Three amazing eco homes from around the UK
The UK is home to some fantastic achievements in the Eco and sustainable construction category. They vary from earth homes that run almost completely of the land to more modern housing offering highly energy efficient buildings that blend in with the current UK housing stock. So generate their own energy, whilst others require very little energy.
Though there are various in the UK market, climate can also be a factor in the design and build of a project. Sourcing materials and labour locally is not only morale, but it can also show investment in a sustainable local community. We are seeing more and more projects ensuring materials are sustainably sourced and also limiting the carbon footprint.
With so many to research and choose from, we have just selected 3 of our favourites. They include an eco arch in Kent, a low tech build in Orkney, Scotland and also a woodsman's cottage in
1. The Eco Arch in Kent, England
First up we have this stunning eco house designed by Architect Richard Hawke. The Eco Arch featured on Grand Designs and was commended for its riskiness in design. The end result was breath taking. Aside from the look of the build, there were some key features that made this truly incredible.
There is a 20 metre roof span built using Timbrel Vault Construction, which is an almost forgotten medieval technique. It also has an unsupported parabolic arch made up of 26000 tiny clay tiles handmade locally – mind blowing! The green roof is insulated and is covered with layers of gravel and soil to allow wild grasses and flowers to seed.
For thermal, there is a huge triple glazed windows for extra efficiency, south facing windows, which harness the energy of the sun to heat a heavy ‘eco-concrete’ floor slab The walls filled with tons of recycled Newspapers for insulation – very cost effective if you have the newspaper already stored, or can access it, maybe a local community sweep would work.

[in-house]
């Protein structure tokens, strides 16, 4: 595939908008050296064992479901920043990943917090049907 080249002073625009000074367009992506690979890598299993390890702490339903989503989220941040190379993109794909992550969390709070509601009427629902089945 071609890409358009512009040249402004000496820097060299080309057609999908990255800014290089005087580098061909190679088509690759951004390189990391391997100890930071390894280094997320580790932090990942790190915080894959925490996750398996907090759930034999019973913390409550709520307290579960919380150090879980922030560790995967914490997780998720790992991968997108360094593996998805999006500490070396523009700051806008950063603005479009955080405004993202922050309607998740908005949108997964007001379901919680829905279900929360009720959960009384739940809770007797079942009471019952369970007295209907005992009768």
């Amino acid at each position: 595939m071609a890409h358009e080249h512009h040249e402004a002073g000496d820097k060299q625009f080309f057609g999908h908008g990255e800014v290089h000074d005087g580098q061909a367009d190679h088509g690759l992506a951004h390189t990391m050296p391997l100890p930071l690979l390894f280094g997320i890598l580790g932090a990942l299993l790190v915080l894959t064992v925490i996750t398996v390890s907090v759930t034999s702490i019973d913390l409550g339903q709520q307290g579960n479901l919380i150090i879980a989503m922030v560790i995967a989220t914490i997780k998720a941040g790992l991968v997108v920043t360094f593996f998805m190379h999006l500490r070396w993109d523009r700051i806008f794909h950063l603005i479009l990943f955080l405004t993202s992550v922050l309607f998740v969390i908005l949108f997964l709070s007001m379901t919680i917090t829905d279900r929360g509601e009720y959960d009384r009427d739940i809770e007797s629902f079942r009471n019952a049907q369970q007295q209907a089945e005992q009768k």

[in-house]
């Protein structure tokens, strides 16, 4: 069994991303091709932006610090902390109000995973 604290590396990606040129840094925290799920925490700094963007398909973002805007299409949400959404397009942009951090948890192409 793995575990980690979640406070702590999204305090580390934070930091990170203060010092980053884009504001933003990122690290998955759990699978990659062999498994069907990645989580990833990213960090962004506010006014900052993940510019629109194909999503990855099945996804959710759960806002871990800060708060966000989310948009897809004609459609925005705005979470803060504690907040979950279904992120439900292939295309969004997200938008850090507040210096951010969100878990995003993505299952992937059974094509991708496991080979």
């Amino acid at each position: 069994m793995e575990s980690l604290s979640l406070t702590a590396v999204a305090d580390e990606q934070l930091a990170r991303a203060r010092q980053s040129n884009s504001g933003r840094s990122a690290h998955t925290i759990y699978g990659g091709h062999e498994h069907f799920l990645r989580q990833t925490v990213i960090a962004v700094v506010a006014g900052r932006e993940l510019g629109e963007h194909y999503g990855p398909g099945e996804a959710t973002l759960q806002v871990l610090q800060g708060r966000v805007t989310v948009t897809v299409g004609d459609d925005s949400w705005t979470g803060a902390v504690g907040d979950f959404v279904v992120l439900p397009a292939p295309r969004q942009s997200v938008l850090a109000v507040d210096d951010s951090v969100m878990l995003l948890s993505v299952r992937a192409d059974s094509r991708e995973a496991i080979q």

2. Camusdarach Sands House in Orkney, Scotland
The climate in Orkney is extremely stormy, so historically dwellings were partially submerged in order to gain protection from being battered. The Camusdarach Sands house was very much built with this in mind.
Its key features were kept low tech, and tried to utilise building scale and orientation. The used local labour and skills to get the project built, but when even further and sourced materials locally. They included an air source heat pump and super insulation to the walls and roof, making the U-Values 0.15 (W/m2k).
3. The Woodland House aka ‘the Woodsman’s Cottage’
Built in 2002 by Ben Law and volunteers in a 6 month period, the Woodsman’s Cottage is a fantastic example of handmade architecture. With locally sourced materials, this is a truly great achievement. Ben went on to live a fairy tale living following this success, launching a successful renewable timber framing company as well as becoming an author, a public speaker and an educator.
Renewable timer and harvested rainwater
The cottage is built from renewable timber such as Sweet chestnut, straw bales with lime and earth plasters. Rainwater is harvested via copper gutters and travels into the hot water system. There’s a solar water panel for the summer and unbelievably also includes solar voltaic display that was recycled from the original Big Brother house on channel 4!
Obviously there are loads of great projects around the country, old and new, but I these just stood out for various reasons, such as style, sustainability and just sheer guts.